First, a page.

Celiac Disease

Celiac Disease | The Paleo Diet

Hi Loren,
I recently started the paleo diet for a few reasons:  health, weight loss, and an answer as to whether or not I have celiac disease.

Question:   Is it okay to take vitamins and supplements, especially if they contain gluten, some form of sugar, etc?  I realize that my sleeping habits may improve, but right now I am taking easy to dissolve melatonin and ZMA to help me sleep.  I have had leg cramps for 51 years and have found that C Q-10 has given me relief.

Thanks for your book and suggestions.



Dr. Cordain’s Response:

Hi Emily,
Good to hear from you and thanks for your interest in The Paleo Diet.  Indeed, this lifetime way of eating will improve your overall health and help to promote weight loss.  Elimination of glutien containing grains (wheat, rye, and barley) will cause an end to symptoms you may have experienced relating to celiac disease.  Further a  dairy free, grain free, legume free and processed food free diet will also improve overall GI tract function, and you may also experience freedom from a variety of health issues that formerly may have afflicted you.  Definitely, read all labels in supplements and try to avoid any supplements containing wheat, soy, corn, yeast or any other grain, legume or food additive.

In regards to sleep, melatonin supplements may be helpful at first, but again make sure they are free of wheat, soy and other additives that are non-Paleo.  A long term strategy to improve sleep will not require melatinin supplements, as you body will naturally manufacture sufficient melatonin to elicit peaceful, long and uninterrupted sleep. Key dietary factors to promote restful sleep are theses: 1) eliminate/reduce salt from your diet in all forms 2) eliminate/reduce alcohol from your diet– particularly 3 hrs before you sleep, 3) eliminate milk/dairy/cheese from your diet, and 4) eliminate proceessed foods (refined grains, refined sugars, refined oils or combinations of these foods from your diet.  Finally, hard exercise (aerobic, weight lifting or otherwise) a few hours before you retire will defnitely promote peaceful sleep.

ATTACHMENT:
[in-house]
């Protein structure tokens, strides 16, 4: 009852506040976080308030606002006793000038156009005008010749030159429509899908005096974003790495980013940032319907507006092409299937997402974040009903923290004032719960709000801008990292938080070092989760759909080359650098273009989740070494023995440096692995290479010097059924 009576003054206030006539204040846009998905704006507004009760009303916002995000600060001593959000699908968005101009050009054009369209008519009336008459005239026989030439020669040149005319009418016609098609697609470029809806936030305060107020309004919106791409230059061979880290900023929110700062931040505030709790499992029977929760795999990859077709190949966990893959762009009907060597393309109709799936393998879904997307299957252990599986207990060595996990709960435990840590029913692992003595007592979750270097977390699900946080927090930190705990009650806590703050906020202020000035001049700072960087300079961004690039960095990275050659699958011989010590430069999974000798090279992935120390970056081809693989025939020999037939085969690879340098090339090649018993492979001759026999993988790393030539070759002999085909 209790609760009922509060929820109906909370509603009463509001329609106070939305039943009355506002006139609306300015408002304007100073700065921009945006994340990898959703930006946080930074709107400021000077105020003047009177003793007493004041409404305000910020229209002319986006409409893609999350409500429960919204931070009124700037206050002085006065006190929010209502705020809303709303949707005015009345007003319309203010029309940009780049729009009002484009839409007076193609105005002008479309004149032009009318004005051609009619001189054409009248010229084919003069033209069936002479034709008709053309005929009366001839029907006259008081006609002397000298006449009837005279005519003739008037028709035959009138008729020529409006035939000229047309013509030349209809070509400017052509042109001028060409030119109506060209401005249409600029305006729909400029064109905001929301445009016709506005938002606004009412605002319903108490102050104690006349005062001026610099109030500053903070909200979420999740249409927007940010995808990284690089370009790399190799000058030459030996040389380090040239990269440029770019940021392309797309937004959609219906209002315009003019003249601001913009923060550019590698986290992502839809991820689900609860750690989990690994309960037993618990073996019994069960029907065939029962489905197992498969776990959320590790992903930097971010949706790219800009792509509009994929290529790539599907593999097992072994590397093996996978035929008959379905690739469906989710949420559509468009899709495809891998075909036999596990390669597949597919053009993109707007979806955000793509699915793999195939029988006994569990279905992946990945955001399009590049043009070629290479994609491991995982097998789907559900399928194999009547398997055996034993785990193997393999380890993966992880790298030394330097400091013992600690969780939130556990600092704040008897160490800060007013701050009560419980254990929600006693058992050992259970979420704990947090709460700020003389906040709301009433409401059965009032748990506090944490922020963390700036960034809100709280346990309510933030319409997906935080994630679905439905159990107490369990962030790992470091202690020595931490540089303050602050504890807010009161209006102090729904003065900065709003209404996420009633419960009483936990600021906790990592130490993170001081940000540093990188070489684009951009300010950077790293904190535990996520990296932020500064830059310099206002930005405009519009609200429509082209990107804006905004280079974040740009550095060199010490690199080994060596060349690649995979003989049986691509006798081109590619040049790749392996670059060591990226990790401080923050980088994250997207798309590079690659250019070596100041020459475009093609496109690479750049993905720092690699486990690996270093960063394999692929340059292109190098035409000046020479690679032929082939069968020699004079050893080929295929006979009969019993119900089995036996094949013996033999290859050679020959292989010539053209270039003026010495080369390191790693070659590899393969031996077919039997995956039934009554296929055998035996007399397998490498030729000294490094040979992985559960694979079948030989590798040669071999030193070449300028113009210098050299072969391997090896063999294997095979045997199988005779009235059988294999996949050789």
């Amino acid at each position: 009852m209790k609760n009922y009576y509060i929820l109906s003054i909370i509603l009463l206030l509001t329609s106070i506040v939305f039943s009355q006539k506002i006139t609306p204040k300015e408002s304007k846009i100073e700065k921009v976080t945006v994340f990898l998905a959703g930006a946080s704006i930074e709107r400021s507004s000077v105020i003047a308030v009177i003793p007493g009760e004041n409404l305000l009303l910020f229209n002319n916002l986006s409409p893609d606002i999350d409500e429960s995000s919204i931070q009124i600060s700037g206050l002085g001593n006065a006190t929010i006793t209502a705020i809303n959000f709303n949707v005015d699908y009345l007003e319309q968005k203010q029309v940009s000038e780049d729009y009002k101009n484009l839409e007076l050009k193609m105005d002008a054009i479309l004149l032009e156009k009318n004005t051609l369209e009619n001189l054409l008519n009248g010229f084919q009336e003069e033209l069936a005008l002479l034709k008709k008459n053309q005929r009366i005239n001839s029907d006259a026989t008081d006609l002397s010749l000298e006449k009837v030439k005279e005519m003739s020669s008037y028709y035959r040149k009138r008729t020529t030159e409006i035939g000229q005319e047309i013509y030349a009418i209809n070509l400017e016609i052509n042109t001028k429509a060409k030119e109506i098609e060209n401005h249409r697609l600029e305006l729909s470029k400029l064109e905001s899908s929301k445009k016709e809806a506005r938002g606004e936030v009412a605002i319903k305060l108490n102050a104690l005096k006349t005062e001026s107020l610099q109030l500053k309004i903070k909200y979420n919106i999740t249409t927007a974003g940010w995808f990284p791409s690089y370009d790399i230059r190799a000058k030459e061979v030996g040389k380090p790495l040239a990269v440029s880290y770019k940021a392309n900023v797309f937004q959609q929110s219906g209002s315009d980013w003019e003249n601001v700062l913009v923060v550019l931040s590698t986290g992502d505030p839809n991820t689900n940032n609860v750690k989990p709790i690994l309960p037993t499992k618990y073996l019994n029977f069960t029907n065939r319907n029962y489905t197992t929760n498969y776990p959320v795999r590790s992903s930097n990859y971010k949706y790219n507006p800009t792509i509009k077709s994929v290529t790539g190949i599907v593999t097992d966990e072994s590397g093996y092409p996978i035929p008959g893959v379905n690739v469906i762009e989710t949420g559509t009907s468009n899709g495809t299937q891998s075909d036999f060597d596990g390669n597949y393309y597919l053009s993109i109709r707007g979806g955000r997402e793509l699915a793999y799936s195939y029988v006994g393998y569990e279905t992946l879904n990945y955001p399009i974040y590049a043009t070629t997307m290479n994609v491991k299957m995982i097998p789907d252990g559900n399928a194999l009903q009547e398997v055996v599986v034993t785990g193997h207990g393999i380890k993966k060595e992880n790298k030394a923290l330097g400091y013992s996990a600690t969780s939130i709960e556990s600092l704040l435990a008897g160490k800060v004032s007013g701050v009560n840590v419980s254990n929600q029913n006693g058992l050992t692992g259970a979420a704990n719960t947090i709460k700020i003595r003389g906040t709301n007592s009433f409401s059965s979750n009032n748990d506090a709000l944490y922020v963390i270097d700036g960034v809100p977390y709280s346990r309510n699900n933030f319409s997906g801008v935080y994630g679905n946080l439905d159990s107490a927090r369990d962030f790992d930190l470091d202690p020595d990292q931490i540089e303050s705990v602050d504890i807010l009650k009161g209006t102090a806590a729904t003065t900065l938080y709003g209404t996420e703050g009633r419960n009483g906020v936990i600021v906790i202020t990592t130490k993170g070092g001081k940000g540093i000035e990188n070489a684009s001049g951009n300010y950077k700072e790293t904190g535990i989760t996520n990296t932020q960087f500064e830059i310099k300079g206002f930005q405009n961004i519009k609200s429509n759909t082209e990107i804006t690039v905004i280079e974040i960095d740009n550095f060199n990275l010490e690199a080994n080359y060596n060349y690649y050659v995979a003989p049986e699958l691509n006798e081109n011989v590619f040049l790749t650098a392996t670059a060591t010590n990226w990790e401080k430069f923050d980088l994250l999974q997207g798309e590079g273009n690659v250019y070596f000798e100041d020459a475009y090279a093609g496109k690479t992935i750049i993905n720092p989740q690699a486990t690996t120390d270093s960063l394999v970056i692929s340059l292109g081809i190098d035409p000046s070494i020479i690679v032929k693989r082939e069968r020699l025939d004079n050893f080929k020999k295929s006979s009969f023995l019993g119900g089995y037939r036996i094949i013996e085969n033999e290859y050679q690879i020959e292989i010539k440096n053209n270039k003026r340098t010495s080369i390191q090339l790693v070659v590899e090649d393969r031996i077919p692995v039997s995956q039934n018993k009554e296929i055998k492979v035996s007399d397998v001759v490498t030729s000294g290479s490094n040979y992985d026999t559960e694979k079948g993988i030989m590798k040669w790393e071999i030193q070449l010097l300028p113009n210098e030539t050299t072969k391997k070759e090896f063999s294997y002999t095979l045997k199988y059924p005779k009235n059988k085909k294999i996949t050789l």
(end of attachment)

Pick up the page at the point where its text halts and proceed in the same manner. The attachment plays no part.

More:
Loren Cordain, Ph.D., Professor Emeritus

About Loren Cordain, PhD, Professor Emeritus

Loren Cordain, PhD, Professor EmeritusDr. Loren Cordain is Professor Emeritus of the Department of Health and Exercise Science at Colorado State University in Fort Collins, Colorado. His research emphasis over the past 20 years has focused upon the evolutionary and anthropological basis for diet, health and well being in modern humans. Dr. Cordain’s scientific publications have examined the nutritional characteristics of worldwide hunter-gatherer diets as well as the nutrient composition of wild plant and animal foods consumed by foraging humans. He is the world’s leading expert on Paleolithic diets and has lectured extensively on the Paleolithic nutrition worldwide. Dr. Cordain is the author of six popular bestselling books including The Real Paleo Diet Cookbook, The Paleo Diet, The Paleo Answer, and The Paleo Diet Cookbook, summarizing his research findings.

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“11” Comments

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  11. Hi – slightly troubled by some of the comments here. I live in the UK and I think our approach to coeliac diagnosis is rather different. You absolutely must get tested with a biopsy and after eating a “normal” gluten containing diet for 6 weeks at least to ensure accurate diagnosis. The consequences of not doing so are – that you could have something else that is aggravated by gluten but may still be an underlying problem and also, crucially, people with coeliac should not only avoid gluten but need to prevent against cross contamination in restaurants, at home etc. Just one crumb will have an adverse effect on those with coeliac vs those with a gluten intolerance. It is a genetic disease that occurs at the cellular level.